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View Full Version : Parachute post colors for late pm "glare?"


Kytroutbum
01-19-2009, 12:56 AM
Any suggestions for color of poly yarn parachute posts to help make a fly more visible during the "glare times" in the late pm on western rivers. I heard some fishermen in Maine discussing different colors such as black during the afternoon glare. I'm heading to Wyo/mont in August and have had a problem following flies during lowing sun glare in the late pm. Any suggestions that you might have seen?

My wife got sick the day before we were to leave, so I've had to wait on Fla. While we are waiting on Gallbladder tests, etc. and doctors app.t, I need to do some tying.

Randall Sale
Kysnookbum( I hope)

Tarheelflyfishing
01-19-2009, 03:46 PM
I've fished in the "evening glare" out in MT, black will work, as well as pink, orange and yellow. White may not be the best option...What rivers are you fishing out there...?

flyred06
01-19-2009, 03:55 PM
What about a chartruese color. I have not been out west with it but I like this color for visibility in other places.

Tarheelflyfishing
01-19-2009, 05:40 PM
What about a chartruese color. I have not been out west with it but I like this color for visibility in other places.

Chartruese is a great color too...in general, any color that is different than the background/water...

Kytroutbum
01-19-2009, 07:56 PM
A couple responses from of "pro's" on some other boards have suggested black posts for contrast, so I'm going to tie some black posts, using two different colors was also mentioned.
Tarheelflyfishing- I've fished the "big name waters" and got tired of crowds etc. Being retired, My wife and I will take a month and set up our camper in a NSF campground and fish the area. I fish the Clark's Fork of the Yellowstone drainage along with the Beartooth Mountain high lakes to the east of the Cooke City, Mont. entrance to Yellowstone. The Beartooth Plateau lakes border Mont and Wyo. They are about 9000 to 12000 ft alpine lakes. Some are only open three month of year. Been snowed on 6 inches on August 1st one year. Brookies were planted by gold miners and are "trash" up there. You can keep up to 20 under 8 inches for breakfast in Wyo, and have no problem getting them. Cutts, 'Bow's, Goldens, Grayling and Brookies are found scattered in different lakes. They are planted by air on 4-8 year cycles, some have very limited reproduction. So they are wild fish. I caught a High Country slam with 3 casts one evening- Brookie (12), Rainbow and Cutt( over 14). I rarely see other fishermen up there, many small lakes. Have seen Mt. Goats, Moose, Golden and Bald Eagles and Grizz!!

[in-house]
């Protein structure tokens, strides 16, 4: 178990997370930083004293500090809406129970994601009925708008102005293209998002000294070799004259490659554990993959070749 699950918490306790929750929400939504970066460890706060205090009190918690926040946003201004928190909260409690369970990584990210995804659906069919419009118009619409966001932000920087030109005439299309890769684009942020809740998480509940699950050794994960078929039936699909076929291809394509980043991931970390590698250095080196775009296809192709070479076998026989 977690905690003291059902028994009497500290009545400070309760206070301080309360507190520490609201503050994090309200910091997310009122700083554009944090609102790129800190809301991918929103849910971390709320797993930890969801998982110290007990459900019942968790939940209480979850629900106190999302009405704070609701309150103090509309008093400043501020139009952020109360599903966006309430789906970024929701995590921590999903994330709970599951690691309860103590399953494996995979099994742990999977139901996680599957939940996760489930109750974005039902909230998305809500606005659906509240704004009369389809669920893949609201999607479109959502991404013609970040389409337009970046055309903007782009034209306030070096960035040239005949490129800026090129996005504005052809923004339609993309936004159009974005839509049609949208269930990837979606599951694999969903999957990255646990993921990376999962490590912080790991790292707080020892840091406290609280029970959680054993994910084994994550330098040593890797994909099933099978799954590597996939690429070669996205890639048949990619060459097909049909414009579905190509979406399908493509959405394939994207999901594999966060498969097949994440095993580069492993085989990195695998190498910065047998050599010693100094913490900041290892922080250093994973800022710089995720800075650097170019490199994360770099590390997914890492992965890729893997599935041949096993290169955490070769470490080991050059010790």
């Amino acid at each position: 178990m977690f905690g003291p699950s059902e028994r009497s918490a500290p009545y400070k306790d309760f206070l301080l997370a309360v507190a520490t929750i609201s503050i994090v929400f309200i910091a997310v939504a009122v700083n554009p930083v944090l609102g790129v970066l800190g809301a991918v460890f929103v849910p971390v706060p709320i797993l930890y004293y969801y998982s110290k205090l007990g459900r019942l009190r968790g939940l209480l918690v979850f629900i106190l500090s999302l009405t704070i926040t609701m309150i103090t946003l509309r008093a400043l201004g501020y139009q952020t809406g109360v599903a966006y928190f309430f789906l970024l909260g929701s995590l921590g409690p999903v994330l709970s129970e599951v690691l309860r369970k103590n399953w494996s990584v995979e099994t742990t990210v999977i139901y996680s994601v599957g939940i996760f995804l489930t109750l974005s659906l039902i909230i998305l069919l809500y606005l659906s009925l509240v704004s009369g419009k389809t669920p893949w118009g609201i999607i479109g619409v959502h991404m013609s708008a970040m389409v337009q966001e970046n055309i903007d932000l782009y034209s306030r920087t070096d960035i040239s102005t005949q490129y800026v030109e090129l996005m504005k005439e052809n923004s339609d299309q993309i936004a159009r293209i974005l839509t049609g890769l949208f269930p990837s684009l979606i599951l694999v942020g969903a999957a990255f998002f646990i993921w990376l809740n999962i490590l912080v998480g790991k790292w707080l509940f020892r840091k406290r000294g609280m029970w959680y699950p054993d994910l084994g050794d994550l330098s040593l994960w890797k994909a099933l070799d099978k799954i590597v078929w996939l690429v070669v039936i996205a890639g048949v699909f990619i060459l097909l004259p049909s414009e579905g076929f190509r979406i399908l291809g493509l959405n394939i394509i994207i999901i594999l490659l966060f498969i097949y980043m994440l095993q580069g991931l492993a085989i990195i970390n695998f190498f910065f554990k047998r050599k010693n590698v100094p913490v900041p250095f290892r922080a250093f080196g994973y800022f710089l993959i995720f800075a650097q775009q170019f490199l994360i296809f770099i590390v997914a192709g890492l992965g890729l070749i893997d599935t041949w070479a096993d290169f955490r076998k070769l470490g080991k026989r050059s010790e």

I usually set my camper up along the Chief Joesph Hwy north of Cody, Wyo. We usually hike in at dawn to one of the High Mountain Lakes and fish hard and get out at dusk. The next day we "rest" and fish one of the streams COMING OUT of Yellowstone toward the east. Many of the streams originate on the other side of the mountain from the Lamarr or Cache Creek. Most of these streams will see very little action if the "Big Name" streams are clear. Fishing is just as good or better than in the park. My wife and I also hike in Yellowstone, so I carry my gear with me always and wet lines there in the Northwest part, if not crowded.

Randall Sale
Kytroutbum

Tarheelflyfishing
01-19-2009, 09:23 PM
There is a remote, alpine lake up in the Gravelly Range, a 15 minute dirt road ride...it's called Axolotl Lake. Not a lot of people go up there, due to it's accessibility, but it boasts some quality trout fishing. Grayling (some fairly large), Cutts and bows are native to this high altitude small lake...here is a few pics of the road leading up to the lake...I didn't manage to take any pics of the lake...took a video though...http://i457.photobucket.com/albums/qq292/tarheelflyfishing/054.jpge

flyman
01-20-2009, 12:10 AM
A good pair of sunglasses:cool: will help and so will changing the post color. It may also help to change the material you are using for the post. I have stated using a material called Hi Vis for wings and parachute post. It has a sheen that makes it easier to see than poly for me. Even under perfect light conditions a white post will disappear in the foam at the head of plunge pool, so having some colors other than white is always a good idea. I like pink, I can see it well, and it makes me feel pretty:biggrin:

Speckleman5
01-20-2009, 08:44 AM
I am always a fan of orange, but I really don't have any experience with the galre out west. I know Orange and Chartreuse work well for me. I can see it under heavy tree cover up until a bit after dark.

Tarheelflyfishing
01-20-2009, 04:23 PM
Calf tail dyed in bright colors work great as posts for parachute patterns.

Grumpy
01-21-2009, 09:04 AM
Try turkey flats for the post via the AK Best method;), i like pink, orange & chartreuse for the funky light conditions. I tried black once, didn't work well for me, everyones eyes are a lil different:redface:

Grumpy

kytroutman
01-21-2009, 09:27 AM
I have actually used dyed calf tail in purple/white and a purple/yellow combination. The purple is actually more visible than black and the contrast against the other colors does make it easier to see, especially with the changes in light conditions.

Tarheelflyfishing
01-21-2009, 09:22 PM
Maybe antron or Z-Lon would work as a good indicator in a purple, orange, pink or yellow color...both of these are as bright as a brookie...:biggrin: Also foam cylinders are great too...

Milton
01-24-2009, 08:49 PM
I've seen a guide whip out a black marker to darken a light-colored post when the glare gets bad. That'll save you from having to tie different versions of the same pattern.


-Milton